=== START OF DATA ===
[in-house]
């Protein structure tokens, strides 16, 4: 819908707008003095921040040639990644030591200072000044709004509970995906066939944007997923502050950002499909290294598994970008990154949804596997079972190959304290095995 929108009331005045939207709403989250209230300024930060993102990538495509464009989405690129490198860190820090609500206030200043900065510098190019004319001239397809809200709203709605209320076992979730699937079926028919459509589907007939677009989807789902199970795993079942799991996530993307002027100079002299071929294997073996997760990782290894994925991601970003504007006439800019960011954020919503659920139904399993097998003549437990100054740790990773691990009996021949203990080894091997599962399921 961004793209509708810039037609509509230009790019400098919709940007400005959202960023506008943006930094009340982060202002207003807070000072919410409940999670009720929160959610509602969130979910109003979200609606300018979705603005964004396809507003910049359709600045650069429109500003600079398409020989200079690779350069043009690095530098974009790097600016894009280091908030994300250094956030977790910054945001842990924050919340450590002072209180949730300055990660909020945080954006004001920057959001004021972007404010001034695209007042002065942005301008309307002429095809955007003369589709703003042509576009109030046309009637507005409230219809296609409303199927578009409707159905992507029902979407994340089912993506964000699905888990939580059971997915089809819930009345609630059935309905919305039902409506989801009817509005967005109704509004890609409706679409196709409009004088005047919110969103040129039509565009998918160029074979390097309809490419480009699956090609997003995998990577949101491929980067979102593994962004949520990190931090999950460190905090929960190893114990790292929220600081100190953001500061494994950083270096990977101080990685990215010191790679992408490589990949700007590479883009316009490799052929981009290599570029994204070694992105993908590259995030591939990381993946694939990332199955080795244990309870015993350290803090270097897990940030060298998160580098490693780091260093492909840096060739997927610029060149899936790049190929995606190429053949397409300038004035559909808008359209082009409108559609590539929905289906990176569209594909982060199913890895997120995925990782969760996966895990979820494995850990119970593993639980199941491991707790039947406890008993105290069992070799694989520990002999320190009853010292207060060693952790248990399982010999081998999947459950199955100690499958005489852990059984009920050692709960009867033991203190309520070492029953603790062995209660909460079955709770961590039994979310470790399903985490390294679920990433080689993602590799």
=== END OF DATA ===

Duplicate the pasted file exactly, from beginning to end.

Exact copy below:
[in-house]
């Protein structure tokens, strides 16, 4: 819908707008003095921040040639990644030591200072000044709004509970995906066939944007997923502050950002499909290294598994970008990154949804596997079972190959304290095995 929108009331005045939207709403989250209230300024930060993102990538495509464009989405690129490198860190820090609500206030200043900065510098190019004319001239397809809200709203709605209320076992979730699937079926028919459509589907007939677009989807789902199970795993079942799991996530993307002027100079002299071929294997073996997760990782290894994925991601970003504007006439800019960011954020919503659920139904399993097998003549437990100054740790990773691990009996021949203990080894091997599962399921 961004793209509708810039037609509509230009790019400098919709940007400005959202960023506008943006930094009340982060202002207003807070000072919410409940999670009720929160959610509602969130979910109003979200609606300018979705603005964004396809507003910049359709600045650069429109500003600079398409020989200079690779350069043009690095530098974009790097600016894009280091908030994300250094956030977790910054945001842990924050919340450590002072209180949730300055990660909020945080954006004001920057959001004021972007404010001034695209007042002065942005301008309307002429095809955007003369589709703003042509576009109030046309009637507005409230219809296609409303199927578009409707159905992507029902979407994340089912993506964000699905888990939580059971997915089809819930009345609630059935309905919305039902409506989801009817509005967005109704509004890609409706679409196709409009004088005047919110969103040129039509565009998918160029074979390097309809490419480009699956090609997003995998990577949101491929980067979102593994962004949520990190931090999950460190905090929960190893114990790292929220600081100190953001500061494994950083270096990977101080990685990215010191790679992408490589990949700007590479883009316009490799052929981009290599570029994204070694992105993908590259995030591939990381993946694939990332199955080795244990309870015993350290803090270097897990940030060298998160580098490693780091260093492909840096060739997927610029060149899936790049190929995606190429053949397409300038004035559909808008359209082009409108559609590539929905289906990176569209594909982060199913890895997120995925990782969760996966895990979820494995850990119970593993639980199941491991707790039947406890008993105290069992070799694989520990002999320190009853010292207060060693952790248990399982010999081998999947459950199955100690499958005489852990059984009920050692709960009867033991203190309520070492029953603790062995209660909460079955709770961590039994979310470790399903985490390294679920990433080689993602590799």